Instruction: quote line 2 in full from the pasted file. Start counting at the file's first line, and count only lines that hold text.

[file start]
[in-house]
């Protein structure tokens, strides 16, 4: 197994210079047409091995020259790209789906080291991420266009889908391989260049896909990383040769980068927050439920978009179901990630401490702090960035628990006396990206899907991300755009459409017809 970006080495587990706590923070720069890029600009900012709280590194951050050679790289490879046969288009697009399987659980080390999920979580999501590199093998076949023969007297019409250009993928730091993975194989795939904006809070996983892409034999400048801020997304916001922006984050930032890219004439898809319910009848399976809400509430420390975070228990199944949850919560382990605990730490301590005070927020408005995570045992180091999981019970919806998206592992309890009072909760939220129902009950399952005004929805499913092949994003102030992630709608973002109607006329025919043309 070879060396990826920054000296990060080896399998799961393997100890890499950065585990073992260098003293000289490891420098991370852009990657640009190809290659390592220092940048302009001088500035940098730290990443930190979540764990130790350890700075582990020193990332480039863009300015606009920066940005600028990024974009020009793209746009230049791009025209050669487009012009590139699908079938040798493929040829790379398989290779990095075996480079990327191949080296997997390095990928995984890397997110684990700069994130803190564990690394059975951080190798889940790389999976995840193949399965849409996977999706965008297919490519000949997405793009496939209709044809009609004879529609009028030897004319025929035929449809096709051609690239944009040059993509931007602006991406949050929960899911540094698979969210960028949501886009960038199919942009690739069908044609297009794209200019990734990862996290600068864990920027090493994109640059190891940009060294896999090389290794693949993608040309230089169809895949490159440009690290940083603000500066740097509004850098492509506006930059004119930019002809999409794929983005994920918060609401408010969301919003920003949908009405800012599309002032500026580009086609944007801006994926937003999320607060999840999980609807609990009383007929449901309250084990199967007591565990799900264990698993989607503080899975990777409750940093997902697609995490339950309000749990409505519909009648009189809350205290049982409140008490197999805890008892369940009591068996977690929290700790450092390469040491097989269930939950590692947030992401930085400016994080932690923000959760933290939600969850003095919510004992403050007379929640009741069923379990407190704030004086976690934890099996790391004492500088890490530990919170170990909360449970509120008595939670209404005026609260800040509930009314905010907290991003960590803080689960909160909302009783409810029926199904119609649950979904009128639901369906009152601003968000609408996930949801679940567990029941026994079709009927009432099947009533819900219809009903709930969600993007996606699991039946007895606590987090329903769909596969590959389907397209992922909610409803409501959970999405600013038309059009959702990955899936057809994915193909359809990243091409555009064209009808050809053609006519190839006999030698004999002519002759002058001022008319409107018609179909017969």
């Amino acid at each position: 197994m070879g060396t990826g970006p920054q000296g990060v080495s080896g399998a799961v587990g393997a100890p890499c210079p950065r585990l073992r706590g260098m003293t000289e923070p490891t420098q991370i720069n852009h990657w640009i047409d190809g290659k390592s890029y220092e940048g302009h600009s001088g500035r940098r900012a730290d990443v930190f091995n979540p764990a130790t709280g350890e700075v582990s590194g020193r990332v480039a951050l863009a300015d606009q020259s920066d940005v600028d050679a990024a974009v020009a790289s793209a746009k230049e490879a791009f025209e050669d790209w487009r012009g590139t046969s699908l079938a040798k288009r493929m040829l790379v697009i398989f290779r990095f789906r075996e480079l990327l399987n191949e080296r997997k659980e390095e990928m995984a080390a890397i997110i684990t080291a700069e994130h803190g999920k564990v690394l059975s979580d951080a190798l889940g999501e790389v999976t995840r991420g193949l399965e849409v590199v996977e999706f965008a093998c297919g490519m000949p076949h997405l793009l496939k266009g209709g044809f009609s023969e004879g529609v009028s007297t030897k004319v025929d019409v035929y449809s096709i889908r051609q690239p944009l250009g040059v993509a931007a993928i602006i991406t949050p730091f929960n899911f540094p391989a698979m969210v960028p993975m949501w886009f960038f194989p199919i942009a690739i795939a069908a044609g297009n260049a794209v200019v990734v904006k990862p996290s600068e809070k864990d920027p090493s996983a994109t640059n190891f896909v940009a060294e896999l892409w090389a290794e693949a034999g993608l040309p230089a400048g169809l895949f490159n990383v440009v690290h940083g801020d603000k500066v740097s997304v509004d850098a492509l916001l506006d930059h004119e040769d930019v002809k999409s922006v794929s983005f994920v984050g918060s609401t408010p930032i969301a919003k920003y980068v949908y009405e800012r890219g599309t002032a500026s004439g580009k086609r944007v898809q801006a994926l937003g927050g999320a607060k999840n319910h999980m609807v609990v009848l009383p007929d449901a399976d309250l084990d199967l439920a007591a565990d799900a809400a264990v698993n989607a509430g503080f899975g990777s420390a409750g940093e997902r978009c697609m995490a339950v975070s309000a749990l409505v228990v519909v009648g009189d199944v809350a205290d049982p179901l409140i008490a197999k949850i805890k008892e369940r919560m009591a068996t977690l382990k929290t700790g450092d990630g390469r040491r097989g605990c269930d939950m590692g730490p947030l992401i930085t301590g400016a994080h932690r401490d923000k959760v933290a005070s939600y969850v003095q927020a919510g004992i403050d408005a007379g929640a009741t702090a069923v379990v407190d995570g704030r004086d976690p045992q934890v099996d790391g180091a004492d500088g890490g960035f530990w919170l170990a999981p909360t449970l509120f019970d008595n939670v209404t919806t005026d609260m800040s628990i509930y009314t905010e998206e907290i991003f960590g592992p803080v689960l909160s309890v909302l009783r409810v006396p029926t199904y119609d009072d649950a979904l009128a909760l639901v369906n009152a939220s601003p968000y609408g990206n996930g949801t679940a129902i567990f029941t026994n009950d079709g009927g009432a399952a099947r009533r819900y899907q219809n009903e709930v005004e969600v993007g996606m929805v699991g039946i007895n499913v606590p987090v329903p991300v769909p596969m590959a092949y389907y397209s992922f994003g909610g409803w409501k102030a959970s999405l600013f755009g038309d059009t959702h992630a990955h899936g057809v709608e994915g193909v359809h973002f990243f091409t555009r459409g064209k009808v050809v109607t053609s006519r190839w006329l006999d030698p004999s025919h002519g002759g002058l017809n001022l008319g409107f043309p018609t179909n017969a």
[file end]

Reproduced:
């Protein structure tokens, strides 16, 4: 197994210079047409091995020259790209789906080291991420266009889908391989260049896909990383040769980068927050439920978009179901990630401490702090960035628990006396990206899907991300755009459409017809 970006080495587990706590923070720069890029600009900012709280590194951050050679790289490879046969288009697009399987659980080390999920979580999501590199093998076949023969007297019409250009993928730091993975194989795939904006809070996983892409034999400048801020997304916001922006984050930032890219004439898809319910009848399976809400509430420390975070228990199944949850919560382990605990730490301590005070927020408005995570045992180091999981019970919806998206592992309890009072909760939220129902009950399952005004929805499913092949994003102030992630709608973002109607006329025919043309 070879060396990826920054000296990060080896399998799961393997100890890499950065585990073992260098003293000289490891420098991370852009990657640009190809290659390592220092940048302009001088500035940098730290990443930190979540764990130790350890700075582990020193990332480039863009300015606009920066940005600028990024974009020009793209746009230049791009025209050669487009012009590139699908079938040798493929040829790379398989290779990095075996480079990327191949080296997997390095990928995984890397997110684990700069994130803190564990690394059975951080190798889940790389999976995840193949399965849409996977999706965008297919490519000949997405793009496939209709044809009609004879529609009028030897004319025929035929449809096709051609690239944009040059993509931007602006991406949050929960899911540094698979969210960028949501886009960038199919942009690739069908044609297009794209200019990734990862996290600068864990920027090493994109640059190891940009060294896999090389290794693949993608040309230089169809895949490159440009690290940083603000500066740097509004850098492509506006930059004119930019002809999409794929983005994920918060609401408010969301919003920003949908009405800012599309002032500026580009086609944007801006994926937003999320607060999840999980609807609990009383007929449901309250084990199967007591565990799900264990698993989607503080899975990777409750940093997902697609995490339950309000749990409505519909009648009189809350205290049982409140008490197999805890008892369940009591068996977690929290700790450092390469040491097989269930939950590692947030992401930085400016994080932690923000959760933290939600969850003095919510004992403050007379929640009741069923379990407190704030004086976690934890099996790391004492500088890490530990919170170990909360449970509120008595939670209404005026609260800040509930009314905010907290991003960590803080689960909160909302009783409810029926199904119609649950979904009128639901369906009152601003968000609408996930949801679940567990029941026994079709009927009432099947009533819900219809009903709930969600993007996606699991039946007895606590987090329903769909596969590959389907397209992922909610409803409501959970999405600013038309059009959702990955899936057809994915193909359809990243091409555009064209009808050809053609006519190839006999030698004999002519002759002058001022008319409107018609179909017969």